literature; but to talk at all fruitfully of any branch of art, it
is needful to build our definitions on some more fundamental ground
then binding. Why, then, are we to add "in prose"? THE ODYSSEY
appears to me the best of romances; THE LADY OF THE LAKE to stand
high in the second order; and Chaucer's tales and prologues to
contain more of the matter and art of the modern English novel than
the whole treasury of Mr. Mudie. Whether a narrative be written in
blank verse or the Spenserian stanza, in the long period of Gibbon
or the chipped phrase of Charles Reade, the principles of the art
of narrative must be equally observed. The choice of a noble and
swelling style in prose affects the problem of narration in the
same way, if not to the same degree, as the choice of measured
verse; for both imply a closer synthesis of events, a higher key of
dialogue, and a more picked and stately strain of words. If you
are to refuse DON JUAN, it is hard to see why you should include
ZANONI or (to bracket works of very different value) THE SCARLET
LETTER; and by what discrimination are you to open your doors TO
THE PILGRIM'S PROGRESS and close them on THE FAERY QUEEN? To bring
things closer home, I will here propound to Mr. Besant a conundrum.
A narrative called PARADISE LOST was written in English verse by
one John Milton; what was it then? It was next translated by
Chateaubriand into French prose; and what was it then? Lastly, the
French translation was, by some inspired compatriot of George
Gilfillan (and of mine) turned bodily into an English novel; and,
in the name of clearness, what was it then?

But, once more, why should we add "fictitious"? The reason why is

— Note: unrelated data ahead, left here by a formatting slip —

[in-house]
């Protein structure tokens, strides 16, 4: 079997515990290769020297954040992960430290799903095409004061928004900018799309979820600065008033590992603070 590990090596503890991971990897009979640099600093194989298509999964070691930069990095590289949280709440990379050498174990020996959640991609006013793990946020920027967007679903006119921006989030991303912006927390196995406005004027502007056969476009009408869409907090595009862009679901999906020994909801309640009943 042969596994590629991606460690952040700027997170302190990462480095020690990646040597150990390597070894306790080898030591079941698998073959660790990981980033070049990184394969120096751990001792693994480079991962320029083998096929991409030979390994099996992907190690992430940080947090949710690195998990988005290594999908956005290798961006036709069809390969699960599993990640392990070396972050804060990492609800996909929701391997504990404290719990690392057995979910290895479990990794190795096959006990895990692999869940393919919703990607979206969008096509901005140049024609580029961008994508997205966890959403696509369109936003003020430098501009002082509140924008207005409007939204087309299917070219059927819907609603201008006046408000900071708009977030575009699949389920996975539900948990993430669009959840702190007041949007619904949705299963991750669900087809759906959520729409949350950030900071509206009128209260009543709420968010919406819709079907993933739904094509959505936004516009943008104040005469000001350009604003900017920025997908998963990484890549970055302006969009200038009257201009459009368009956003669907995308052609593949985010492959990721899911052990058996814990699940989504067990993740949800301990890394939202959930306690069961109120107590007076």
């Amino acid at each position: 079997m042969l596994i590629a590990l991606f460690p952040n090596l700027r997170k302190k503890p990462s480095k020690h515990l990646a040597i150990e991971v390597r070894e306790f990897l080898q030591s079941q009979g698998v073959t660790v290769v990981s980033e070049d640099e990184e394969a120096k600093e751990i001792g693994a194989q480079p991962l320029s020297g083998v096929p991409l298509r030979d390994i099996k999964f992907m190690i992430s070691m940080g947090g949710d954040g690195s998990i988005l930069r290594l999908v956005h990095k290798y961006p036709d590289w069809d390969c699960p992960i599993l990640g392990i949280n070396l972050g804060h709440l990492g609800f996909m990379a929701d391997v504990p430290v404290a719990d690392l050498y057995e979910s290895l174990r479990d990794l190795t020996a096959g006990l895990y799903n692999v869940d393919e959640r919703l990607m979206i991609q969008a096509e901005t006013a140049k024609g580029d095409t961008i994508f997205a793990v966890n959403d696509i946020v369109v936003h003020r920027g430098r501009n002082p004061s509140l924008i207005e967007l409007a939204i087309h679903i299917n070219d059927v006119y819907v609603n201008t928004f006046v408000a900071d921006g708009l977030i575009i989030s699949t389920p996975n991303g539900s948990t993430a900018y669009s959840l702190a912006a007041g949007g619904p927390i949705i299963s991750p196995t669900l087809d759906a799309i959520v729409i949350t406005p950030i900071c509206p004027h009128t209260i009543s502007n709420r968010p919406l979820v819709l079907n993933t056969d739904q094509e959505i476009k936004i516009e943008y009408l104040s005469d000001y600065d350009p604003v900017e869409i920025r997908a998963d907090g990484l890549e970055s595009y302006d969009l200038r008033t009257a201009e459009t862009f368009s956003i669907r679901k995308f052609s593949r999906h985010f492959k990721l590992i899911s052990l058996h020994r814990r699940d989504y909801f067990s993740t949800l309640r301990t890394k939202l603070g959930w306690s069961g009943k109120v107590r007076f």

obvious. The reason why not, if something more recondite, does not
want for weight. The art of narrative, in fact, is the same,
whether it is applied to the selection and illustration of a real
series of events or of an imaginary series. Boswell's LIFE OF
JOHNSON (a work of cunning and inimitable art) owes its success to
the same technical manoeuvres as (let us say) TOM JONES: the clear
conception of certain characters of man, the choice and
presentation of certain incidents out of a great number that
offered, and the invention (yes, invention) and preservation of a
certain key in dialogue. In which these things are done with the
more art - in which with the greater air of nature - readers will
differently judge. Boswell's is, indeed, a very special case, and
almost a generic; but it is not only in Boswell, it is in every
biography with any salt of life, it is in every history where
events and men, rather than ideas, are presented - in Tacitus, in
Carlyle, in Michelet, in Macaulay - that the novelist will find
many of his own methods most conspicuously and adroitly handled.
He will find besides that he, who is free - who has the right to
invent or steal a missing incident, who has the right, more
precious still, of wholesale omission - is frequently defeated,
and, with all his advantages, leaves a less strong impression of
reality and passion. Mr. James utters his mind with a becoming
fervour on the sanctity of truth to the novelist; on a more careful
examination truth will seem a word of very debateable propriety,
not only for the labours of the novelist, but for those of the
historian. No art - to use the daring phrase of Mr. James - can